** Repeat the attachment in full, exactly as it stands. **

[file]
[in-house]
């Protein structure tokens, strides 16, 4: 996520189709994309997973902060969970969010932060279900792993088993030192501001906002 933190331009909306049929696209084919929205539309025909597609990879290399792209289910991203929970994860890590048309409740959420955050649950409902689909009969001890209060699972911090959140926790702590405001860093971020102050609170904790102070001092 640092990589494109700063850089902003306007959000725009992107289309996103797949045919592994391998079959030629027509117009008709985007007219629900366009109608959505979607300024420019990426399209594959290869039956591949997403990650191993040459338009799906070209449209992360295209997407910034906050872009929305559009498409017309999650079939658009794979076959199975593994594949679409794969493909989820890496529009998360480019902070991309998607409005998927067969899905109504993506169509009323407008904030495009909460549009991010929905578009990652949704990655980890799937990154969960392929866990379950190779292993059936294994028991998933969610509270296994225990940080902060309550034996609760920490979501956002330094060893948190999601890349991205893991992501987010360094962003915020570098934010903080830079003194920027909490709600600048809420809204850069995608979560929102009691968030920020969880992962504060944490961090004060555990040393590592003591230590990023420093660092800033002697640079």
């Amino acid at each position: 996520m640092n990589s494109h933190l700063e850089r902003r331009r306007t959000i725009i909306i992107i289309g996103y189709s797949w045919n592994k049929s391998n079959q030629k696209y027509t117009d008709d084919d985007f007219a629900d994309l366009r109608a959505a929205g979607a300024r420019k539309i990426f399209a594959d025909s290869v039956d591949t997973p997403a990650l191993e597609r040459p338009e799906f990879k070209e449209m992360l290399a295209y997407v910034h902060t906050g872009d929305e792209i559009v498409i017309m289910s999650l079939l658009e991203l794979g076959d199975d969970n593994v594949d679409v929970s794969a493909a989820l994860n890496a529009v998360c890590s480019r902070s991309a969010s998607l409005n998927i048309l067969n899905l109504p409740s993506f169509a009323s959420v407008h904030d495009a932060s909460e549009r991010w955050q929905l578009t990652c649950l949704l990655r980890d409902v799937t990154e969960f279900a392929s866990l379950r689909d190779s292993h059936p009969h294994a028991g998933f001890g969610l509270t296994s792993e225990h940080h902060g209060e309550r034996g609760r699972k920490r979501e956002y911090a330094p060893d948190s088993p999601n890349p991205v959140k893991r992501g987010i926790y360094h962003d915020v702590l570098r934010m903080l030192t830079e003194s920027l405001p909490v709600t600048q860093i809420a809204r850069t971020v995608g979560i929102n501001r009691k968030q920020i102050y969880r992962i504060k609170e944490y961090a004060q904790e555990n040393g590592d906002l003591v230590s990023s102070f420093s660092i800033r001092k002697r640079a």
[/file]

[in-house]
């Protein structure tokens, strides 16, 4: 996520189709994309997973902060969970969010932060279900792993088993030192501001906002 933190331009909306049929696209084919929205539309025909597609990879290399792209289910991203929970994860890590048309409740959420955050649950409902689909009969001890209060699972911090959140926790702590405001860093971020102050609170904790102070001092 640092990589494109700063850089902003306007959000725009992107289309996103797949045919592994391998079959030629027509117009008709985007007219629900366009109608959505979607300024420019990426399209594959290869039956591949997403990650191993040459338009799906070209449209992360295209997407910034906050872009929305559009498409017309999650079939658009794979076959199975593994594949679409794969493909989820890496529009998360480019902070991309998607409005998927067969899905109504993506169509009323407008904030495009909460549009991010929905578009990652949704990655980890799937990154969960392929866990379950190779292993059936294994028991998933969610509270296994225990940080902060309550034996609760920490979501956002330094060893948190999601890349991205893991992501987010360094962003915020570098934010903080830079003194920027909490709600600048809420809204850069995608979560929102009691968030920020969880992962504060944490961090004060555990040393590592003591230590990023420093660092800033002697640079």
């Amino acid at each position: 996520m640092n990589s494109h933190l700063e850089r902003r331009r306007t959000i725009i909306i992107i289309g996103y189709s797949w045919n592994k049929s391998n079959q030629k696209y027509t117009d008709d084919d985007f007219a629900d994309l366009r109608a959505a929205g979607a300024r420019k539309i990426f399209a594959d025909s290869v039956d591949t997973p997403a990650l191993e597609r040459p338009e799906f990879k070209e449209m992360l290399a295209y997407v910034h902060t906050g872009d929305e792209i559009v498409i017309m289910s999650l079939l658009e991203l794979g076959d199975d969970n593994v594949d679409v929970s794969a493909a989820l994860n890496a529009v998360c890590s480019r902070s991309a969010s998607l409005n998927i048309l067969n899905l109504p409740s993506f169509a009323s959420v407008h904030d495009a932060s909460e549009r991010w955050q929905l578009t990652c649950l949704l990655r980890d409902v799937t990154e969960f279900a392929s866990l379950r689909d190779s292993h059936p009969h294994a028991g998933f001890g969610l509270t296994s792993e225990h940080h902060g209060e309550r034996g609760r699972k920490r979501e956002y911090a330094p060893d948190s088993p999601n890349p991205v959140k893991r992501g987010i926790y360094h962003d915020v702590l570098r934010m903080l030192t830079e003194s920027l405001p909490v709600t600048q860093i809420a809204r850069t971020v995608g979560i929102n501001r009691k968030q920020i102050y969880r992962i504060k609170e944490y961090a004060q904790e555990n040393g590592d906002l003591v230590s990023s102070f420093s660092i800033r001092k002697r640079a």